Gwyneth Paltrow’s Website Sells “Spacesuit” Healing Stickers, NASA Scientist Calls It Bogus

Left-wing Obama superfan Gwyneth Paltrow is coming under fire for peddling an allegedly phony skin “sticker” claimed to be composed of space suit material. It’s supposed to promote New Age healing.

Paltrow’s website claims that the stickers are made from NASA astronauts’ space suits were declared bogus by a former NASA scientist.

Lifezette reports:

A former NASA scientist is criticizing Gwyneth Paltrow’s lifestyle and wellness website for promoting bogus $120 stickers that allegedly contain materials used in spacesuits.

“Body Vibes” stickers, according to tech website Gizmodo, are the latest product promoted by the actress’s website “Goop” to come under fire. The stickers, sold for $120 for a pack of 24, are said to be made from “NASA spacesuit material” to “rebalance energy frequency in our bodies,” according to the website.

Goop posted a blog post praising the product.

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“Human bodies operate at an ideal energetic frequency, but everyday stresses and anxiety can throw off our internal balance, depleting our energy reserves and weakening our immune systems,” Paltrow’s website said. “Body Vibes stickers come pre-programmed to an ideal frequency, allowing them to target imbalances.”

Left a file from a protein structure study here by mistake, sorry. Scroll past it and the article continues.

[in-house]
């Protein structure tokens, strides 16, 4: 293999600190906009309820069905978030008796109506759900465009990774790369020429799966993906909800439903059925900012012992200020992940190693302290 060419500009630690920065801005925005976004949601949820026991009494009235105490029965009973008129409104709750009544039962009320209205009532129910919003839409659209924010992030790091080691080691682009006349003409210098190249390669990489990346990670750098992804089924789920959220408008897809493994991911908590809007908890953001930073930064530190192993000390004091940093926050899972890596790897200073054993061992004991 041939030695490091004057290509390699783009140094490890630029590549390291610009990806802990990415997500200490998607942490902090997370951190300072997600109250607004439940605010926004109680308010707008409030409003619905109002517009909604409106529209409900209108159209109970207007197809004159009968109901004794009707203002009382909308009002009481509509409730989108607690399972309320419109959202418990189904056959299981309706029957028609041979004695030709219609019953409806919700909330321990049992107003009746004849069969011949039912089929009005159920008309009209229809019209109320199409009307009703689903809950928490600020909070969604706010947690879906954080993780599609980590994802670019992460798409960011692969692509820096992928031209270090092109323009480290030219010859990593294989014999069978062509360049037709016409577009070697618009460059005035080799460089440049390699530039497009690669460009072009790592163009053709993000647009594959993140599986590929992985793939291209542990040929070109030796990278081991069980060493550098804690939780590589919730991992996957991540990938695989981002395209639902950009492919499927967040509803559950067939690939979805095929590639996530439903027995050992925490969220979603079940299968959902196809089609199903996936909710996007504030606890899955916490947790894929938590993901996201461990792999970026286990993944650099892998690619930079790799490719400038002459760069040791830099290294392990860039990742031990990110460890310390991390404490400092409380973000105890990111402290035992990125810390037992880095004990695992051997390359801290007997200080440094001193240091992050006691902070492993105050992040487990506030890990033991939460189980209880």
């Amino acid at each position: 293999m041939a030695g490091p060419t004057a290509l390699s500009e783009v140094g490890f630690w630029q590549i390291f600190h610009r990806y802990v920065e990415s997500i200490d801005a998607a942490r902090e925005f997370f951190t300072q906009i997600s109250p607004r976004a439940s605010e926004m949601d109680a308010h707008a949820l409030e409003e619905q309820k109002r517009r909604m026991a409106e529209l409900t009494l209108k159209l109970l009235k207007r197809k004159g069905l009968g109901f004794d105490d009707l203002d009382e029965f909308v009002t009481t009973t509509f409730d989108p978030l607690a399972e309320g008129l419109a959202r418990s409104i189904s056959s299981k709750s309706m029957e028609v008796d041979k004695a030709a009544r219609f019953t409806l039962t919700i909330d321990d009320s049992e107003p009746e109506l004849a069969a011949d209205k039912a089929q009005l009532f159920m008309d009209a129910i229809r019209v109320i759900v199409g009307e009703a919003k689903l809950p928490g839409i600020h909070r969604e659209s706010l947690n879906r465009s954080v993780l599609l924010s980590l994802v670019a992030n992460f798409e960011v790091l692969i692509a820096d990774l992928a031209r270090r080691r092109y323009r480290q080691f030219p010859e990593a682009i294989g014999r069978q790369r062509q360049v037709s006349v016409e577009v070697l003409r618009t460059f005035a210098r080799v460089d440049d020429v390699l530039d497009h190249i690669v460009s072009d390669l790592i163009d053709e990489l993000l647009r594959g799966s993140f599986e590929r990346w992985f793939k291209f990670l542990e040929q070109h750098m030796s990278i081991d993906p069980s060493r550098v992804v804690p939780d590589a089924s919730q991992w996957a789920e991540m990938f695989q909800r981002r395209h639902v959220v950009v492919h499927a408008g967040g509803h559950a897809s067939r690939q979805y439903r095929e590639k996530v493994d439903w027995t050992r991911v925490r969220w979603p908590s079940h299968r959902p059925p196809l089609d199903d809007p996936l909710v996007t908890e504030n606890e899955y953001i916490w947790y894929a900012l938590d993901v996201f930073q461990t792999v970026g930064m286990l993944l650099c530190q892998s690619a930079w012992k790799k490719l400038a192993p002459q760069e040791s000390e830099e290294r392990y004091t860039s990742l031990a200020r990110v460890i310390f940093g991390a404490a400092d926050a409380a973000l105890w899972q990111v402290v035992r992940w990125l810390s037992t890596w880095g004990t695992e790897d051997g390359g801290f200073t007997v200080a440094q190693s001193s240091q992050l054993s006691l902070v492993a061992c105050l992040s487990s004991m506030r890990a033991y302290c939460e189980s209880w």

Mark Shelhamer, former chief scientist at NASA’s human research division, told Gizmodo of the product: “Wow. What a load of BS this is.”

Shelhamer said the stickers’ claim to have carbon material from NASA spacesuits is false. He said the suits contained synthetic polymers, spandex and other materials, not carbon.

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“Not only is the whole premise like snake oil, the logic doesn’t even hold up,” Shelhamer said. “If they promote healing, why do they leave marks on the skin when they are removed?”

Poor Gwyneth, even her leftist allies are calling foul on this chicanery.

Left-wing BuzzFeed reports:

“Open-minded” may work in Paltrow’s Goop world, but it doesn’t work in science. Chemists, physicists, engineers, and astronauts carefully test hypotheses based on prior research, try to falsify those evidence-informed guesses through experimentation, and then throw out the claims that don’t pass muster. Goop has a right to sell “open-minded” woo, but it should stop trying to pass off its Goopshit as science.

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